There is a paradox at the very heart of Andrea Bocelli’s concert appearances at Taipei Arena (台北小巨蛋) on Tuesday and Wednesday next week.
Bocelli is an enormous international celebrity capable of effortlessly filling stadiums of almost any size. Next week he will perform twice in the relatively small Taipei Arena (capacity 11,000) with the backing of a choir and orchestra, plus two supporting female singers, Italian classical soprano Elena Rossi and New Zealand’s pop-classical sensation Hayley Westenra. Both shows are highly likely to be booked out. But tidal swirls can be detected beneath the surface, and they’re most readily apparent when you ask yourself what it is that Bocelli is really trying to achieve.
When the program for the two events was unveiled, it was stated that Bocelli would be singing only Italian material. One section of the concert program would feature excerpts from Italian operas, the other half traditional Italian songs and ballads. The reason for this, it was stated in another comment, was that Bocelli wanted to promote Italian opera as a whole, something that had inspired him in his youth and still was close to his heart.
On the other hand, Bocelli’s success has come precisely from his having pursued a markedly crossover path. He would never have achieved what he has if he had confined himself to actually singing Italian operas. He wishes to bring Italian opera to the young, yes, and on an international stage. But he has opted to do so by presenting already well-known highlights and, more importantly, appearing alongside popular artists who have never made any claim to being serious operatic practitioners, such as Westenra.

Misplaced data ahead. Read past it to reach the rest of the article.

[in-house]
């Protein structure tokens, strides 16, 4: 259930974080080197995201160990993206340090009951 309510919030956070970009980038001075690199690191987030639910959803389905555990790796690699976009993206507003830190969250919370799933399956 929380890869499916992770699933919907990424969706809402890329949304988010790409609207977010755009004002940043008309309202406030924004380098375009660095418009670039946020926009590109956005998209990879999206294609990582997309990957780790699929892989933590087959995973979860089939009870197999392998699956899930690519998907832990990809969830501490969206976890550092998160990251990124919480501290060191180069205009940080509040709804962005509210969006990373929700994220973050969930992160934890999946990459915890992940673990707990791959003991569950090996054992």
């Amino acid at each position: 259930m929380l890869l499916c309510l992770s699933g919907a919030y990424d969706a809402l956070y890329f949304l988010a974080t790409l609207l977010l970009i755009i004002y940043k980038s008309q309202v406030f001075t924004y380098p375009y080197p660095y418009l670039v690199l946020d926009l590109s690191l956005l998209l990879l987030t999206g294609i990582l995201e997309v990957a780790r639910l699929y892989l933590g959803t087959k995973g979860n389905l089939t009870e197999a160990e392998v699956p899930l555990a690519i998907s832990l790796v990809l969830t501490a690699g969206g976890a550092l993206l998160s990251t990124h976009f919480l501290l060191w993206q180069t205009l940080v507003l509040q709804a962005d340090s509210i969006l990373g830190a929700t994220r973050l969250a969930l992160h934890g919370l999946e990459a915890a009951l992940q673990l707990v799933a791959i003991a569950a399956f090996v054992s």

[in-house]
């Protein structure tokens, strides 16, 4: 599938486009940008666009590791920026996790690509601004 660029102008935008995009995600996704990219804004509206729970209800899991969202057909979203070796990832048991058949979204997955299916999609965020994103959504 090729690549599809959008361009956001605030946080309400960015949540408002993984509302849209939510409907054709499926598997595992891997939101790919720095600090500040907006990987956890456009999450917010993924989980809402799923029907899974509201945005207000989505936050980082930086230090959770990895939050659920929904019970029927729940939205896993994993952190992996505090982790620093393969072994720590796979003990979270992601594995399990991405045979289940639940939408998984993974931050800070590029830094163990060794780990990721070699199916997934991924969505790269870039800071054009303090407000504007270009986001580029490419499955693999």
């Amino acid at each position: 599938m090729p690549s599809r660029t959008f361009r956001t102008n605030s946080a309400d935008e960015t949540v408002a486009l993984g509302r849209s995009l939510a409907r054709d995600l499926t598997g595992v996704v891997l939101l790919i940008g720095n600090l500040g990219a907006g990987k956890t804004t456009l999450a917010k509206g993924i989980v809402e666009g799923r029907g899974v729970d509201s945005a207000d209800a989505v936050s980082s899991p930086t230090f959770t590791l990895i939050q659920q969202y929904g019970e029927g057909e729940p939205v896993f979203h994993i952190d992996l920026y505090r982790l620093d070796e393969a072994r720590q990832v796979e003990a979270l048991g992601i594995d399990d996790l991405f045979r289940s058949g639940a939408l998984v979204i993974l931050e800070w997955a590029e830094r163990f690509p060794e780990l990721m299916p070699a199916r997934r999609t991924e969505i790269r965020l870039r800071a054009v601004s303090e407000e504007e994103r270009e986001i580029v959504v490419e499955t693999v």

The crux of the matter is perfectly illustrated by his having selected not one but two female vocalists as co-performers. Westenra is one, but the other is a purely classical operatic soprano — Rossi. She’s still young, but has nevertheless already carved out for herself a modest career singing important operatic roles in southern European opera houses. In addition she has produced four CDs, all without any trace of crossover.
Rossi, you feel, is what Bocelli really needs. Westenra is crucial for his project of reaching out to the masses, but to present genuine operatic duets he desperately needs an operatic professional as partner, and this is surely what Rossi is scheduled to be in Taipei.
Take, for example, the duet from Puccini’s Madama Butterfly scheduled as part of the program. In it, the superficial American Pinkerton urges the 15-year-old Butterfly from the night garden and into the bedroom. He’s eager for sex, however beautiful the music, whereas she wants a lifelong love. Of course he gets what he wants, but soon thereafter he leaves her forever. It’s one of the great duets in Italian opera, but significantly it’s Rossi who will accompany Bocelli in it rather than Westenra — despite the fact that she included a version of Butterfly’s solo aria Un Bel di Vedremo (“One fine day we will see”) on her 2007 album Celtic Treasure.
This impression is reinforced by Bocelli’s failure to make much of an impression recording pure opera himself. Almost all critics agreed that his Cavaradossi in Tosca (2003) was extraordinarily lackluster. The reason, I think, is clear.
Bocelli’s voice has time and again been compared to an angel’s. His DVD Sacred Arias (2000), under the baton of Myung-Whun Chung, was probably his most impressive product in non-crossover music, and indeed is one of the most successful classical DVDs of all time. Over and over his work has been called either evocative of paradise or of pure love. This current tour is titled, significantly, The Wonder of True Love Tour. Bocelli, in other words, is great on purity, lasting happiness and the prospect of eternal bliss, but when it comes to conflict — the very essence of almost any opera — he’s simply too angelic.